About the Families and Children Expert Panel Project
The Families and Children (FaC) Expert Panel Project provides tools and expertise aimed at building the capacity of FaC service providers to use evidence in practice.
Established in 2014, the Expert Panel Project is managed by the Australian Institute of Family Studies (AIFS) on behalf of DSS.
In 2018 the Expert Panel was refreshed via an open tender process and ten organisations were appointed to the panel. AIFS will commission members from the Expert Panel to work with FaC providers where there is an identified need for support.
FaC service providers can also contract members of the Expert Panel Industry List to work with them to plan, implement and evaluate programs.
AIFS shares information about the Expert Panel and the Industry List through the Child Family Community Australia (CFCA) information exchange. CFCA’s mission is to share knowledge about what works to improve outcomes for children and families.
Evaluation of the Families and Children Expert Panel Project
The goal of the Expert Panel Project is to help Families and Children (FaC) Activity service providers to use evidence in their practice. To this end, we are evaluating the project to see how well it has been performing.
The Expert Panel Project aims to help service providers to: better articulate the evidence underpinning their programs; and to build program monitoring and evaluation into their routine. Its ultimate aim is to support evidence-informed programs for parents and children, and help those programs to achieve better outcomes for parents and children.
The purpose of this evaluation is to assess whether AIFS’ activities – providing targeted support and resources to service providers – have promoted the growth of evidence-informed practice in the Families and Children Activity sector. We also want to understand whether our work with Communities for Children (CfC) Facilitating Partners has helped those service providers to meet the evidence-based funding requirements.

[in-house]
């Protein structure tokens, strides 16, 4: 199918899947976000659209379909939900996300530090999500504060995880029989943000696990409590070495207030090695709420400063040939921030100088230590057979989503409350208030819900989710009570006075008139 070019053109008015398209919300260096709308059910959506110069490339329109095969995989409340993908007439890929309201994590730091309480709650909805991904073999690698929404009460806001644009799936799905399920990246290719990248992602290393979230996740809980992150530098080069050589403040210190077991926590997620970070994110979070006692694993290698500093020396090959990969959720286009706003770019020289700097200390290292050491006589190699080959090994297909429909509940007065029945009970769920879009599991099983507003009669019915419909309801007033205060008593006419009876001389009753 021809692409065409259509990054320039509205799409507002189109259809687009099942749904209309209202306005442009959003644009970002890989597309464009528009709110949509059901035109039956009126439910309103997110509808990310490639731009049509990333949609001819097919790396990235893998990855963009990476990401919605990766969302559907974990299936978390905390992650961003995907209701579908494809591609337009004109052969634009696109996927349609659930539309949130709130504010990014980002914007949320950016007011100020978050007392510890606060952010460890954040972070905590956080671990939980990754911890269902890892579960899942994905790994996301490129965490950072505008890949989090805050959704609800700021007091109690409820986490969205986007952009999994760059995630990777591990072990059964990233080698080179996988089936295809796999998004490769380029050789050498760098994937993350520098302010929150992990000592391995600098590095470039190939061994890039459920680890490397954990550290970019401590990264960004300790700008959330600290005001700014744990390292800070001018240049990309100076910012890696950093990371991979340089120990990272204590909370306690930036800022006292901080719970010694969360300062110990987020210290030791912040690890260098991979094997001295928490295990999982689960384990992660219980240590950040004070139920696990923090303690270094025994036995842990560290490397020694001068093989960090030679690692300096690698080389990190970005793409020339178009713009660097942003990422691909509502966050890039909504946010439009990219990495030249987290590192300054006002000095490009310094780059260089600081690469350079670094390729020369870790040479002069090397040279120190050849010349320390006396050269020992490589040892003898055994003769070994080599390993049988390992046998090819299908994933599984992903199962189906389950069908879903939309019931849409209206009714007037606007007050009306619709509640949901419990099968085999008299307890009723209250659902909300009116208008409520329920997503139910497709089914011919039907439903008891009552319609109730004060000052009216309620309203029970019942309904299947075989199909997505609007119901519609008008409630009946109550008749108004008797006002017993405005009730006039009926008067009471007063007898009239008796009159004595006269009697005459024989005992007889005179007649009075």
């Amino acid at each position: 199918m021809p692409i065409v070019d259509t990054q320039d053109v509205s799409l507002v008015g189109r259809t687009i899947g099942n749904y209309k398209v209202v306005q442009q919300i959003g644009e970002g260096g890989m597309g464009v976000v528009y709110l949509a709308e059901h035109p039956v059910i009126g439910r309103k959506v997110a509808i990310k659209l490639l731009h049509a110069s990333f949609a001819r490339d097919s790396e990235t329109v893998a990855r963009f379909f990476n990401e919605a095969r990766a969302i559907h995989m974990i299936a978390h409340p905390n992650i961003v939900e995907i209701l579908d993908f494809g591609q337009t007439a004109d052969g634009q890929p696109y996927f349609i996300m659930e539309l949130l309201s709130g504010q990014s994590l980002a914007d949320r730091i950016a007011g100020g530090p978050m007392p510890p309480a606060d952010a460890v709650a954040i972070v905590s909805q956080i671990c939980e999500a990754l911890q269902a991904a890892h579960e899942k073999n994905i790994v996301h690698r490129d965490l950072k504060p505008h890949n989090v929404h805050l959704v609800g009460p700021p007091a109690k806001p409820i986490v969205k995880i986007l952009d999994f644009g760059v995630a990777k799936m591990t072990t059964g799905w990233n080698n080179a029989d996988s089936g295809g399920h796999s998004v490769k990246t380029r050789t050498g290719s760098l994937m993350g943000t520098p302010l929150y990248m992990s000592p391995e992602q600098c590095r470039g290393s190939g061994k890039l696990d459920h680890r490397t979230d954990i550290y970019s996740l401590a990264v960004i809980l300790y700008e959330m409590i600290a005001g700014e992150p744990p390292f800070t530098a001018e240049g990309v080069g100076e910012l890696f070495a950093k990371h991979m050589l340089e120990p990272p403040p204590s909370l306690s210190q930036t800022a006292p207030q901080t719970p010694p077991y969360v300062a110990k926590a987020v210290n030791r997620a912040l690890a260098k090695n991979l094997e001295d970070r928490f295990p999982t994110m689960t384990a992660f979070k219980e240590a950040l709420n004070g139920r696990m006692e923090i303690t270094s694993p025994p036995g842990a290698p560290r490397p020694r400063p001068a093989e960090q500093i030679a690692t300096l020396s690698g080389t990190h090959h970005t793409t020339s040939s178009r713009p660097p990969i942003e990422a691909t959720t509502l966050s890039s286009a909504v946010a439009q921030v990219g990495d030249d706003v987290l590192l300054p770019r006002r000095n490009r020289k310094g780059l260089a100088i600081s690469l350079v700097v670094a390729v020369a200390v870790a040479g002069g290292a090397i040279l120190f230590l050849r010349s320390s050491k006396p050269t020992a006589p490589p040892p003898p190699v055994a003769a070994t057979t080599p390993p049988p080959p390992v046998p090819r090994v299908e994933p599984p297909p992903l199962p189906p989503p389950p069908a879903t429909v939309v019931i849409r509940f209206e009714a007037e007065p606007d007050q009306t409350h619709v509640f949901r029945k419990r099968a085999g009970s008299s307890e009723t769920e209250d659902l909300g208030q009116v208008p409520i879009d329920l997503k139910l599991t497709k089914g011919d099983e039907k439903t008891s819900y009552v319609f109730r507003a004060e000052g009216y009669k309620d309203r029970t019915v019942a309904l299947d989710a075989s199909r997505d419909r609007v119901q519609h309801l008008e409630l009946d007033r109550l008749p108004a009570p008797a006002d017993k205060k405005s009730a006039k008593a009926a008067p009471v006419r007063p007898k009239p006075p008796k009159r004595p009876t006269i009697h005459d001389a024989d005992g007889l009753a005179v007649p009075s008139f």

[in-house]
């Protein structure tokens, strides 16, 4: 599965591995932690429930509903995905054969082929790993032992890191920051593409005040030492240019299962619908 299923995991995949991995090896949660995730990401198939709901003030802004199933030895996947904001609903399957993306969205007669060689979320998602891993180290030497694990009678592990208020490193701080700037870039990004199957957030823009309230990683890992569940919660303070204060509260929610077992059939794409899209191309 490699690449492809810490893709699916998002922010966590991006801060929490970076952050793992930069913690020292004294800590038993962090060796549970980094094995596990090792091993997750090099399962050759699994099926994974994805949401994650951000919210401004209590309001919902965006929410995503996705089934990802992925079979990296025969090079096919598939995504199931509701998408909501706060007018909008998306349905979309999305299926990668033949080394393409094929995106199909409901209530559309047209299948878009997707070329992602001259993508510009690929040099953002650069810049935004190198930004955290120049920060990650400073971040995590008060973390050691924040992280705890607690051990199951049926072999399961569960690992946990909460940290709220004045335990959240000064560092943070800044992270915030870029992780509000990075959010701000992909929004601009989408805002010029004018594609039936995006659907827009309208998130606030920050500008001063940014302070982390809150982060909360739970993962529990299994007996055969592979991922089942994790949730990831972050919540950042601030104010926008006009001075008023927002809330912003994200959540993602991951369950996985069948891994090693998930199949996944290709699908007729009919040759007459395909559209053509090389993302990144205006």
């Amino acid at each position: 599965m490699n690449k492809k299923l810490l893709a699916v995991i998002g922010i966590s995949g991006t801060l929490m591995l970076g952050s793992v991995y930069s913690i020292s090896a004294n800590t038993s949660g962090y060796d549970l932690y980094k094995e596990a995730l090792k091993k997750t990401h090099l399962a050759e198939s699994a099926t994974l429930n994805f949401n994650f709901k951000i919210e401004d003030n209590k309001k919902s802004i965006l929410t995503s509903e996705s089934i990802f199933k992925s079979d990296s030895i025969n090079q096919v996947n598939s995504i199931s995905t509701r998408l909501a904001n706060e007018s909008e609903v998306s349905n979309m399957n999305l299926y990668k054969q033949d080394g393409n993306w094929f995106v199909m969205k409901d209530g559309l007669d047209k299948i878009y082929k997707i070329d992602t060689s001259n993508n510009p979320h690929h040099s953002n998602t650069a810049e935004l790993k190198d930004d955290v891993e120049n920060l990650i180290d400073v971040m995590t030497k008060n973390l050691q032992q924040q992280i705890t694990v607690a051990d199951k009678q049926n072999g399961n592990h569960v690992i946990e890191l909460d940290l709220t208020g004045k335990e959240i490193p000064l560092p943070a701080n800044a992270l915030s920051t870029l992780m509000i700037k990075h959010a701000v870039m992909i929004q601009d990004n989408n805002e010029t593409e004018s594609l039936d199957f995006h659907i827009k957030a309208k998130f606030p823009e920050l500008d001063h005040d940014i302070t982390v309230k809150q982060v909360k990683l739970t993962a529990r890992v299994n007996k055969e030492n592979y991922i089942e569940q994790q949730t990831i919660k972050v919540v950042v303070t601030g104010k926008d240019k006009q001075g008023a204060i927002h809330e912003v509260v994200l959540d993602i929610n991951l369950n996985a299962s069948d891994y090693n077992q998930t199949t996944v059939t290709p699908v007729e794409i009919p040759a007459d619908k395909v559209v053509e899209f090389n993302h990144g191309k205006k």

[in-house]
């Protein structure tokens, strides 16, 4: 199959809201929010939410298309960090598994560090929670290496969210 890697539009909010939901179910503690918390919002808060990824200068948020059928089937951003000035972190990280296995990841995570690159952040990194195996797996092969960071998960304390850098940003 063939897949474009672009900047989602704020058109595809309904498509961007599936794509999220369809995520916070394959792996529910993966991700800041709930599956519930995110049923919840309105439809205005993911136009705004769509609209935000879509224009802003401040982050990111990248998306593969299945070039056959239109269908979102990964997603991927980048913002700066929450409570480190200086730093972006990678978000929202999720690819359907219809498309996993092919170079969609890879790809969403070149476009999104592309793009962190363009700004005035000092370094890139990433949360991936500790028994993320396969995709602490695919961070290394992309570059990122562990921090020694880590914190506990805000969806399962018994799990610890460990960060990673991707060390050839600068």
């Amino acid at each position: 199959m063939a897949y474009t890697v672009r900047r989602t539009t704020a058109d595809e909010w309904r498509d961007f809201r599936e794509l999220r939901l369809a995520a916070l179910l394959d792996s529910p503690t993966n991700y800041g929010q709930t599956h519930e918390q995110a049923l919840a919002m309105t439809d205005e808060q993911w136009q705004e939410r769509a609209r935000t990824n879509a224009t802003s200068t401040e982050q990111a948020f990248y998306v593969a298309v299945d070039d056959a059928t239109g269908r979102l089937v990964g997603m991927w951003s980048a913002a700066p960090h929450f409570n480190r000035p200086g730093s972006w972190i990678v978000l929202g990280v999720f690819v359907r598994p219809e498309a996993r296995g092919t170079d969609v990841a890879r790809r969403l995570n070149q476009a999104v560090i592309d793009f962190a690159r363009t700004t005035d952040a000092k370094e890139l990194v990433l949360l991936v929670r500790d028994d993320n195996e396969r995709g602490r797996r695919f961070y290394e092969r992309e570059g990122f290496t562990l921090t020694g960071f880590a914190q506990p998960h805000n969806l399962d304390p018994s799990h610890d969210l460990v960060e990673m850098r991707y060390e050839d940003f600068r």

The evaluation is in two parts. This first part looks at early indicators, from the first half of the six-year project period. The second part, looking at the overall project, will be completed in June 2020.
Building the evaluation capacity of the sector is important. The interim evaluation found evidence of a growing organisational capacity – particularly with CfC Facilitating Partners – to undertake program planning, implementation and evaluation tasks. However the capacity of service providers across the sector is very variable. Some organisations are confident, while others require quite intensive support.
Building sector capacity takes time and resources. We found that organisations are more likely to develop an evaluation culture if they have support and resources to do so, and that having access to local, affordable support is important. To that end, 81% of responding CfC Facilitating Partners and 63% of responding CfC Community Partners indicated they were satisfied with the support they’ve received from AIFS.
The interim evaluation has three main limitations:
- This first phase of the evaluation only considers whether there are preliminary indications of change in the sector.
- The evaluation relies heavily on self-reported survey data, which can limit the accuracy of baseline assessments of skill or knowledge, and obscure the degree to which there has been change.
- The data focus on CfC Facilitating Partners; data on other service providers are very limited, and conclusions about the remaining FaC sector are tentative.
What we’re doing next
We’re working on a final evaluation of the project, to be completed by June 2020. We’re keen to hear about practitioner’s experiences, and we will invite service providers to participate in a survey in mid-2019.
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Contact us if you want to know more about the evaluation.
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